Similar tragedies shocked neighboring New Jersey suburbs on Wednesday as thin layers of ice on ponds cracked beneath the feet of two teenage boys.
Yousef Khela, 13, slid into frigid water near a public library in East Brunswick around 5 p.m. Just two hours later and 20 miles away, David Tillberg, 14, dropped through the ice in a local park in Carteret.
Neither boy survived the plunge.
"Our small community is saddened and shocked over this tragedy," Carteret Mayor Dan Reiman said in a statement on Facebook after Tillberg was pronounced dead early Thursday at a hospital.
The neighboring township's police chief gave a stern warning about the dangers of walking on ice.
"No ice is safe ice. If you see ice on a lake, it's not safe," said East Brunswick Police Chief Frank LoSacco, according to WABC. "Don't go out on any ice unless it's an ice-skating rink."
Every year, children and even some old enough to know better venture onto thin ice, despite warnings to stay away. And in many northern states, where ponds and lakes freeze over every winter, going onto the inches-thick slabs of ice is a common, if risky, recreational pastime. People fish, skate and drive snowmobiles on thick, clear ice.
So what should you do if you fall through ice?
Video: From slowing your breath to kicking your feet until your body is horizontal, here's what to do if you fall through ice. (The Washington Post)
"First, try not to panic," Minnesota state officials advise in a guide to surviving an accidental icy plunge. "This may be easier said than done, unless you have worked out a survival plan in advance."
1. Stay calm.
Don't let the shock of falling into the ice-cold water take over. This may be the hardest part of saving yourself.
"Suddenly you find yourself immersed in water so cold it literally takes your breath away," according to the guide. "And the pain is incredible!"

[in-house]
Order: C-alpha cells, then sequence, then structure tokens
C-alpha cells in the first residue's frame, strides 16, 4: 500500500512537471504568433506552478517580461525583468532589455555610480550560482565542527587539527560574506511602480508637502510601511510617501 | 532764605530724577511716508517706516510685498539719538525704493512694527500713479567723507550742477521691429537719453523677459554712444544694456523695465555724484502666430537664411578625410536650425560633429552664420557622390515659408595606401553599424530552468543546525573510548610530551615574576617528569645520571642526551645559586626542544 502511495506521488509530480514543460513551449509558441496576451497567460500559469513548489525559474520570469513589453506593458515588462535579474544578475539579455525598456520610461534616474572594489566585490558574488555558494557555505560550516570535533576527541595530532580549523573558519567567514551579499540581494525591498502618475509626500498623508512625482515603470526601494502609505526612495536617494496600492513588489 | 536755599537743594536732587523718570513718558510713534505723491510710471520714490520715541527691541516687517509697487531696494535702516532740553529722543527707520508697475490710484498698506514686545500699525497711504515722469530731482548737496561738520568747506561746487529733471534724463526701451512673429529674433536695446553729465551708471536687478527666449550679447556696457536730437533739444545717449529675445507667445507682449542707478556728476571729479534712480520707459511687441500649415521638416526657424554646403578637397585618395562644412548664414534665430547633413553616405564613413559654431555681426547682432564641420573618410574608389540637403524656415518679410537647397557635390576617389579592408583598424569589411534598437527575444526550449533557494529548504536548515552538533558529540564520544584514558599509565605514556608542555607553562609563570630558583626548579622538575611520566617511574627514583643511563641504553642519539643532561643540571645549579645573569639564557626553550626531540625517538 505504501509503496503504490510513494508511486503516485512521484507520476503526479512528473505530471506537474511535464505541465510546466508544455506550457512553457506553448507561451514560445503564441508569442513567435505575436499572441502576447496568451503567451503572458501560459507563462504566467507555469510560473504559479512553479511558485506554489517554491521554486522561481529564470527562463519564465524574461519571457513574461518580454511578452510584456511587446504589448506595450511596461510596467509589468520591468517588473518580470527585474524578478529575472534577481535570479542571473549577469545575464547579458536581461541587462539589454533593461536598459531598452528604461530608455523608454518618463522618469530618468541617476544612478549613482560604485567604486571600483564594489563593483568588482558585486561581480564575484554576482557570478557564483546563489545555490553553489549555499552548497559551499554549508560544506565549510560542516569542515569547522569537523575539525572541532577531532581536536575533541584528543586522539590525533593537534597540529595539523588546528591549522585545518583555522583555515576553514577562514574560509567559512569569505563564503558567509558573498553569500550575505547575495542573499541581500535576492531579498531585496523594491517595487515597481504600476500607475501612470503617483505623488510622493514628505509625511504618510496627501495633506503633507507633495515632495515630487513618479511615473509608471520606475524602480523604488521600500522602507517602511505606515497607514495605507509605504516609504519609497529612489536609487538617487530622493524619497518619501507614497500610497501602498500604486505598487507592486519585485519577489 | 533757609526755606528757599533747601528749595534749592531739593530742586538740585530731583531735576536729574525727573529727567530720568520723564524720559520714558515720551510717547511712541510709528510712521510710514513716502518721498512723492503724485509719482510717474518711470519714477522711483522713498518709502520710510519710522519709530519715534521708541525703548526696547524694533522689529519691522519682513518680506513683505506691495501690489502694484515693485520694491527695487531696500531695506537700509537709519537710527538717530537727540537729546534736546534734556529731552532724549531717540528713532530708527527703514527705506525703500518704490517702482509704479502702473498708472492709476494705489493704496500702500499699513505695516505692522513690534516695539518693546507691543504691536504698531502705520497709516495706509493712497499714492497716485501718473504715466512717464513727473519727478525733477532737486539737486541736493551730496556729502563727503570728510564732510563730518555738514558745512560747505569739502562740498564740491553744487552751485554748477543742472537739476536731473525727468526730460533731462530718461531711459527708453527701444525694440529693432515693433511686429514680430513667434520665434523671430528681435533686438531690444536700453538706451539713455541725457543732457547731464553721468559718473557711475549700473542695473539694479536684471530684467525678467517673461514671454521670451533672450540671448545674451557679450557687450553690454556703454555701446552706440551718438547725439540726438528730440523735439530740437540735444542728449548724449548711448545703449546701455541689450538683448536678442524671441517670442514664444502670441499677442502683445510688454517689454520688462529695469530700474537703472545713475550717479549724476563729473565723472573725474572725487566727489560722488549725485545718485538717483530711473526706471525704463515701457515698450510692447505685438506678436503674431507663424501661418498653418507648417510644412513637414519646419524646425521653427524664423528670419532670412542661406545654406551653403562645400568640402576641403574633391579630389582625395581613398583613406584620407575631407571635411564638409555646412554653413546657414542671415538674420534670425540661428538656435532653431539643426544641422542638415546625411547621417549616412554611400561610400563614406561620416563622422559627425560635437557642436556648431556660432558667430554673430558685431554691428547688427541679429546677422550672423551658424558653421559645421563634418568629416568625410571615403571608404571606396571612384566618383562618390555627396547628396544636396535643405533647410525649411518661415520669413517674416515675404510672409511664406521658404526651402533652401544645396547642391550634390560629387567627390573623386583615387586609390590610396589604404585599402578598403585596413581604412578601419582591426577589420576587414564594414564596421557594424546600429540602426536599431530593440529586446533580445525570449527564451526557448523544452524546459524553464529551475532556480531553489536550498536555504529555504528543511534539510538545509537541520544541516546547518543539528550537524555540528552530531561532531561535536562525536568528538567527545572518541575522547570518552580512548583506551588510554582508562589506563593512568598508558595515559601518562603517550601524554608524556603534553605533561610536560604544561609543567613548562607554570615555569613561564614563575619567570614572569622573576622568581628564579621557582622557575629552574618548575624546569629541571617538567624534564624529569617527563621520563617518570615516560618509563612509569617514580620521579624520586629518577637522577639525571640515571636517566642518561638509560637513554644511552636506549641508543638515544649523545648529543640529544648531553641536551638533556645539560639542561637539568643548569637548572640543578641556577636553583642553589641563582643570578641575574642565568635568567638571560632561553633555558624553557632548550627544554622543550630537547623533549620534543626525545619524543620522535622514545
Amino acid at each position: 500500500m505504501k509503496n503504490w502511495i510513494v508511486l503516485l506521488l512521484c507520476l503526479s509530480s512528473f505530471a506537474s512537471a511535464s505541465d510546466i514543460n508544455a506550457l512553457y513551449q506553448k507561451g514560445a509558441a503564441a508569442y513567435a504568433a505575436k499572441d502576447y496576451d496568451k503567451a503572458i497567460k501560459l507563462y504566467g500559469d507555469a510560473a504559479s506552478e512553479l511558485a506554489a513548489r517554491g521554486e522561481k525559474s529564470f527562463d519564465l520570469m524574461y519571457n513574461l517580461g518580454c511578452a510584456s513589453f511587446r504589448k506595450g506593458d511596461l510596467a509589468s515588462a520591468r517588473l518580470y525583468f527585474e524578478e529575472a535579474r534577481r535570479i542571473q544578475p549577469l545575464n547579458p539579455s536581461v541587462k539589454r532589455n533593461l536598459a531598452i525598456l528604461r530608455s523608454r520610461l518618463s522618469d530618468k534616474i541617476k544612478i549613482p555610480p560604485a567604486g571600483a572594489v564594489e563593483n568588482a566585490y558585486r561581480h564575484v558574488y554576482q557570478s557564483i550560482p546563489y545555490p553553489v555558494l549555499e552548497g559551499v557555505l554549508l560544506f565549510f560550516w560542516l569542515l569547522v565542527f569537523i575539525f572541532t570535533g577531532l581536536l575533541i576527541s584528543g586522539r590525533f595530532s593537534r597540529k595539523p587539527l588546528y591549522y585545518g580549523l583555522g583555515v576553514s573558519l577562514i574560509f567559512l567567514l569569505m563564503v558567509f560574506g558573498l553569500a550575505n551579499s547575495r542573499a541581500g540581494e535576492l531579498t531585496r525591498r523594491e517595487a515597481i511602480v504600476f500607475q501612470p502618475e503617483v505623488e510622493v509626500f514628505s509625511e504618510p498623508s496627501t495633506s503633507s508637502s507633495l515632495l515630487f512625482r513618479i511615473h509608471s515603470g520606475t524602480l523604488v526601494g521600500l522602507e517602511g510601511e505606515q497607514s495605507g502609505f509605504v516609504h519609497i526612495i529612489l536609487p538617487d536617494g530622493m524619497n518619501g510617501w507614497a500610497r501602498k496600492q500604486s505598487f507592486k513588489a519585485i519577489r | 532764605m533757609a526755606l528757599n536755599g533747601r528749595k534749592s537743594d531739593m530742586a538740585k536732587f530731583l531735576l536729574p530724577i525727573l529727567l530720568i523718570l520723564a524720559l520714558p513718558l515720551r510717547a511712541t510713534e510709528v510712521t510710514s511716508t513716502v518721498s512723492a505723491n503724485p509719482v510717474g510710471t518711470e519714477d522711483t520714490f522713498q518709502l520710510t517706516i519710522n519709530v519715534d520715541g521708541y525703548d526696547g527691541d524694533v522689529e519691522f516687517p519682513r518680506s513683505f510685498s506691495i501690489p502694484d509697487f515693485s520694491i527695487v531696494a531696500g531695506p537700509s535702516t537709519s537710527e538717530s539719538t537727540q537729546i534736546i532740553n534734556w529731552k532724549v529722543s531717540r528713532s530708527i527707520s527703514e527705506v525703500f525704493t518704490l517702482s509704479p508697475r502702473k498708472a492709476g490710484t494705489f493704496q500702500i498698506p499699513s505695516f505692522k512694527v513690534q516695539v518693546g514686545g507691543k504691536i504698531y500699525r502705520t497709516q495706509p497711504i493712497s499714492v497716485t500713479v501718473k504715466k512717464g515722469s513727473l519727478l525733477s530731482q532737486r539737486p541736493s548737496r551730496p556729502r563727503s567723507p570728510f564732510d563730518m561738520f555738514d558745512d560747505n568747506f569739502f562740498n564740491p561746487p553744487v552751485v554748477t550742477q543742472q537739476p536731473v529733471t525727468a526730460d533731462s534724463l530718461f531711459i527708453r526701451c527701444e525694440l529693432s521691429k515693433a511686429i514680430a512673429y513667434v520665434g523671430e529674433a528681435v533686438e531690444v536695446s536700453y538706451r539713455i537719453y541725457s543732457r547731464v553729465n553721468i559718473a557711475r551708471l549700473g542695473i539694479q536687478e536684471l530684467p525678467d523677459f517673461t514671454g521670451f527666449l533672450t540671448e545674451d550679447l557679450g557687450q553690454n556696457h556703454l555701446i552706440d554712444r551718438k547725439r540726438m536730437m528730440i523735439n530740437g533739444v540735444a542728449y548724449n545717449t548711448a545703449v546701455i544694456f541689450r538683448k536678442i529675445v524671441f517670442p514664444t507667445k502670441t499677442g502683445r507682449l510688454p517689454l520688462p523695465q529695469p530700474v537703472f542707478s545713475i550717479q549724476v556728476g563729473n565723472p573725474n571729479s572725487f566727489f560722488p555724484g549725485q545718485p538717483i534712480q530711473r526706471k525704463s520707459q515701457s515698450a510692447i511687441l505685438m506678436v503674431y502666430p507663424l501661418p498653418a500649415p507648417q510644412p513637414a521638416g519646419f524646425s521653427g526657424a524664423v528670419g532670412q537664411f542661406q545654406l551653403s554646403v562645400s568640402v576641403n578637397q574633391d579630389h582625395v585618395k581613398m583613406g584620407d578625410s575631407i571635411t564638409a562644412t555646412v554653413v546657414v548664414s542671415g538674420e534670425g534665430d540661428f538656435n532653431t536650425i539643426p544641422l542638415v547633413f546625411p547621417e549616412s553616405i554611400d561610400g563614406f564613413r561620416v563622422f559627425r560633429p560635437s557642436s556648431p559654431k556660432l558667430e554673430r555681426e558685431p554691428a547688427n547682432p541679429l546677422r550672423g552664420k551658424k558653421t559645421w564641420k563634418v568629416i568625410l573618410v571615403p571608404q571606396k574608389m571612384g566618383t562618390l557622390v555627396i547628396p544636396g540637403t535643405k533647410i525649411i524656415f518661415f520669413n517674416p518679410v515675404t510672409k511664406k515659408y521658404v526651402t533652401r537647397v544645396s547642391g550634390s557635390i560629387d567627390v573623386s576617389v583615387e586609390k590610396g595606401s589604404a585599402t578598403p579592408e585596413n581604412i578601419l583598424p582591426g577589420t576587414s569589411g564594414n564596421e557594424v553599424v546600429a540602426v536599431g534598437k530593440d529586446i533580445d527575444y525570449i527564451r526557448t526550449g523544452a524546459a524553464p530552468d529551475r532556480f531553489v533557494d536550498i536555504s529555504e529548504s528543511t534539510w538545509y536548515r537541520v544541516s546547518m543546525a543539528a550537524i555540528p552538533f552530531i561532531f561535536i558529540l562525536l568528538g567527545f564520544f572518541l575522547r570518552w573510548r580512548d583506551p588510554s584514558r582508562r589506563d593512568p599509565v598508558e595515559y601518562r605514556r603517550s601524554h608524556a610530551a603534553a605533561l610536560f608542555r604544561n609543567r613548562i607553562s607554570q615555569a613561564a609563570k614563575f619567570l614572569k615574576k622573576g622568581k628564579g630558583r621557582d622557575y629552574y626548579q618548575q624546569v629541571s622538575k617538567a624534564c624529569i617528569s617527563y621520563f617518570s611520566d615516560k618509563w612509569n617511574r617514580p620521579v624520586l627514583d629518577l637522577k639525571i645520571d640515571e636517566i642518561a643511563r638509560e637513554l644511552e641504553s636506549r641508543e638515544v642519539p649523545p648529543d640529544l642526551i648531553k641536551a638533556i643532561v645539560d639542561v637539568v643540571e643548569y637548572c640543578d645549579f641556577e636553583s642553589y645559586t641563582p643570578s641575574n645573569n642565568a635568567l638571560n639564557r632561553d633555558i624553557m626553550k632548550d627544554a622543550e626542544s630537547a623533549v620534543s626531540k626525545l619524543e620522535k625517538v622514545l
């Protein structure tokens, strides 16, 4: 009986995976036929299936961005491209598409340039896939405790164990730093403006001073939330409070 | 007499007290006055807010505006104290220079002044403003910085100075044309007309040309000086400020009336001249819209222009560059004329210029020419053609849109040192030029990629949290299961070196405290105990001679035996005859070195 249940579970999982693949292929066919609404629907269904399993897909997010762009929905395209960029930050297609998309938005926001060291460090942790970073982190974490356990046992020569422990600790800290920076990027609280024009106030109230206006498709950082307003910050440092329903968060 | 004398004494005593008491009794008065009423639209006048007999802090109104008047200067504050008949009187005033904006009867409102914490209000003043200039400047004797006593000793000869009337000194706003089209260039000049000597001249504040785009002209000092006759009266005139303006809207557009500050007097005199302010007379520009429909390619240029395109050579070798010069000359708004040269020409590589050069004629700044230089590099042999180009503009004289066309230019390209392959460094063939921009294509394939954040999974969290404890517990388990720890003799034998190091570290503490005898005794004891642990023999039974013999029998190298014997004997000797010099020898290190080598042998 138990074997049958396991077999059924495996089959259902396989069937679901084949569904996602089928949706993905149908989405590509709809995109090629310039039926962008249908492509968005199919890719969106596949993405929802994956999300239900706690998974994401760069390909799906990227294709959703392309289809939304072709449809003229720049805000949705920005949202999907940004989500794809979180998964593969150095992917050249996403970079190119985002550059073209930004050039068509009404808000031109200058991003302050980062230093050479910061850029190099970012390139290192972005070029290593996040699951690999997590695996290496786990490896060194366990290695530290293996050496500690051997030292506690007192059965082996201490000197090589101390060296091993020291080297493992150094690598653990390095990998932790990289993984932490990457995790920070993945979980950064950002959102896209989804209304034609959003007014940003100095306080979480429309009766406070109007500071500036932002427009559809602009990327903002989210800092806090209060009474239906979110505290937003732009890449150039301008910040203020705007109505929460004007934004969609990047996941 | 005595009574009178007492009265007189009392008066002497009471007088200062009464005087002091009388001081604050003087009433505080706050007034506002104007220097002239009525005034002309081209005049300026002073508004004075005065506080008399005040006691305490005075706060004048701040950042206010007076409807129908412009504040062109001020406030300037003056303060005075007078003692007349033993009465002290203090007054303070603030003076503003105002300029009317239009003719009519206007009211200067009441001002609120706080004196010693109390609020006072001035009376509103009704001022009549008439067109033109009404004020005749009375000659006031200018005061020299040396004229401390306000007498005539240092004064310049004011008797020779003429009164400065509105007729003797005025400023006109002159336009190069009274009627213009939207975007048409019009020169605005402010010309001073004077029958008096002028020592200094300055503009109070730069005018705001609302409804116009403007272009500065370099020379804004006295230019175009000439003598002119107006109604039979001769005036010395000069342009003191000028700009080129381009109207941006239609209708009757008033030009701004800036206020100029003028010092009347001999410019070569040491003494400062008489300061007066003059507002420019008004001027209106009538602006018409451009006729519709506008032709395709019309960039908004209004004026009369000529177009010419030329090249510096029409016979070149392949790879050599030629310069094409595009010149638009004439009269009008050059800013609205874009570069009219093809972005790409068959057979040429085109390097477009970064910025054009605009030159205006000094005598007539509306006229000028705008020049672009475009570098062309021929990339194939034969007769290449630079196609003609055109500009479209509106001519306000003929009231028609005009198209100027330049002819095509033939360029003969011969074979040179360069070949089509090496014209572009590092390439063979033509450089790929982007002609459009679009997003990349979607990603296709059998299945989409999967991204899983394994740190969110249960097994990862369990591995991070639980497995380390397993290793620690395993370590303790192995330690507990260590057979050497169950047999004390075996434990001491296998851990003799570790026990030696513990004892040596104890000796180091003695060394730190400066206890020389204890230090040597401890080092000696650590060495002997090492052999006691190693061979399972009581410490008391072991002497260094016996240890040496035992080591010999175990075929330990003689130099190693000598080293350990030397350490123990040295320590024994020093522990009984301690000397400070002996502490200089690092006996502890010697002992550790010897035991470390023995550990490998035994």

But you need a clear mind to rescue yourself from the water. You have about 10 minutes before your body gets too cold to pull itself out.
2. Let your winter clothes act as a buoy.
Keep your winter clothes on. Although you might think a heavy coat or snowsuit will immediately soak up freezing water and sink, they can actually hold warm air that will help you float.
"Heavy clothes won't drag you down," Minnesota state officials said.
3. Turn back toward the direction you came from and use the solid ice to pull yourself out of the water.
The ice is probably thicker and stronger where it previously held you up. You'll need solid ice to support your weight as you pull yourself out of the water.
"If your clothes have trapped a lot of water, you may have to lift yourself partially out of the water on your elbows to let the water drain before starting forward," according to the Minnesota DNR website.
Reach out and place your arms flat on the ice, and begin to squirm back onto the surface of the ice.
"Two words: kick, and pull," Gordon Giesbrecht, a professor at the University of Manitoba who studies hypothermia and is known as "Professor Popsicle," told ABC News. "Put your arms on the ice, and just kick your legs, and just try to pull yourself along the ice."
Ice picks can help a lot. Fishermen and snowmobile drivers often carry them in case ice breaks. Screwdrivers or even nails driven into pieces of wood as a homemade method can also be used to grip the slippery surface and claw your way back onto the ice, Minnesota officials said.
4. Stay horizontal on the ice. Don't stand up too soon.
When you manage to wiggle your way onto the ice, keep lying down. If you stand up, you might cause the ice to crack again.
"Roll away from the hole to keep your weight spread out," the Minnesota guide advises.
5. Warm up, quickly and carefully.
Once you're back on solid ground, the danger is not quite over.
Get somewhere warm, where you can change into dry clothes, as quickly as you can. The water in your clothes will start to freeze immediately, but you should have time before your body begins to lose more heat than it can create.
"It's going to take at least half an hour [in freezing water] before you became hypothermic," Giesbrecht told ABC News.
You should also seek medical help once you're out of the water. Your body can go into shock from the rapid temperature changes, according to the Minnesota guide. Cold blood from your hands and feet can rush into your heart.
"The shock of the chilled blood may cause ventricular fibrillation leading to a heart attack and death," according to the guide.
This article was written by Katie Shepherd, a reporter for The Washington Post.